Jack Russell on his 18th birthday wanted to have a party for his friends but was told by his mother that there was not enough money in the house to organise one for him. His mother suggested he could raise some money for the party by selling the old boat that they had. Russell parked the boat on his front lawn with a sign "4 Sail - $1,500 o.n.o". Border Collie, who saw the sign, said to Russell that he would be prepared to buy the boat for $1,000. Russell replied that the price was too low and suggested $1,200. Collie responded by asking if Russell would be prepared to accept payment of the $1,200 in three weekly instalments of $400 each. Russell replied that he would not. Russell further added, "Anyway I am no longer interested in selling the boat to you". At the precise moment Russell spoke these words, an Australian Air Force plane flew low overhead and drowned out his words. Russell did not bother to repeat what he had just said and was leaving when Collie quickly agreed to the $1,200 suggested earlier by Russell. a) Is there a contract between Russell and Collie? b) Would your answer be different if the plane flying overhead had not drowned out Russells words? c) How would your answer be affected if Collie had not asked Russell if he would accept payment of the $1,200 in three weekly instalments of $400 each but instead said, I will pay you $1,200 in three weekly instalments of $400 each.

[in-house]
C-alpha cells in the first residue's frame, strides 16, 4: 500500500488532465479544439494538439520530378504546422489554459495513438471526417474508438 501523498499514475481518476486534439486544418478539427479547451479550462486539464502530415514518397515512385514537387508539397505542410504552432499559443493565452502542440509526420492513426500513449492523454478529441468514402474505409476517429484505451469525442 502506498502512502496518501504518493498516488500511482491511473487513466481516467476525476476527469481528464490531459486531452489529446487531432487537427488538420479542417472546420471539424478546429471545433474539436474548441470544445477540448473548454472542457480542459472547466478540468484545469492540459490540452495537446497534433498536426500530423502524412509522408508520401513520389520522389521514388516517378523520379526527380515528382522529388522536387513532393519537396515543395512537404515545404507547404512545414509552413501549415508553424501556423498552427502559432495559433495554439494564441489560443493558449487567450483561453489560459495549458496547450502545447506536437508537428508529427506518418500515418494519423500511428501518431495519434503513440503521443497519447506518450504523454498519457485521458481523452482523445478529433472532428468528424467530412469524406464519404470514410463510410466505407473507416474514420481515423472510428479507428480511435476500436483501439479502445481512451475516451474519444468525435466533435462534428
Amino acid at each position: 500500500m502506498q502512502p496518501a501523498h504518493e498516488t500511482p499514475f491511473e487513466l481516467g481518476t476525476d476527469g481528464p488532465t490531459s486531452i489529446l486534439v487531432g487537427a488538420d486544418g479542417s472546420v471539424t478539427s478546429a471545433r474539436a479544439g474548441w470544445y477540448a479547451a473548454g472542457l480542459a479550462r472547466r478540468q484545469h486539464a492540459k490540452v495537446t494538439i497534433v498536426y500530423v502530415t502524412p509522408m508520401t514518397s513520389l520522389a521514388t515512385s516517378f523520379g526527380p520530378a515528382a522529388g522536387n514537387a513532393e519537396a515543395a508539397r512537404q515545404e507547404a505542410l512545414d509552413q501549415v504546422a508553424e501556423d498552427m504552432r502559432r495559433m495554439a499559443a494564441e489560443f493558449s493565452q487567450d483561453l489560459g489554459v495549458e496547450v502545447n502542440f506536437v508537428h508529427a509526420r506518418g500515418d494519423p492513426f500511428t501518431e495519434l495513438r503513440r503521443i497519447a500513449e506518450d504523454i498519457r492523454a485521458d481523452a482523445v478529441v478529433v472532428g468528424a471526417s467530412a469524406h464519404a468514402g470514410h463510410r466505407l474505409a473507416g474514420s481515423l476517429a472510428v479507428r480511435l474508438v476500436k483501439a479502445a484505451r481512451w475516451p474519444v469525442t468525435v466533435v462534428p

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SESSION 7 Contract Law

Essential reading Graw, S., An Introduction to the Law of Contract, 6th Edition, Thomson Lawbook Co., 2008 Chapters 6 and 7 Essential additional reading available on LMS

Key concepts 1. Consideration 2. Legal capacity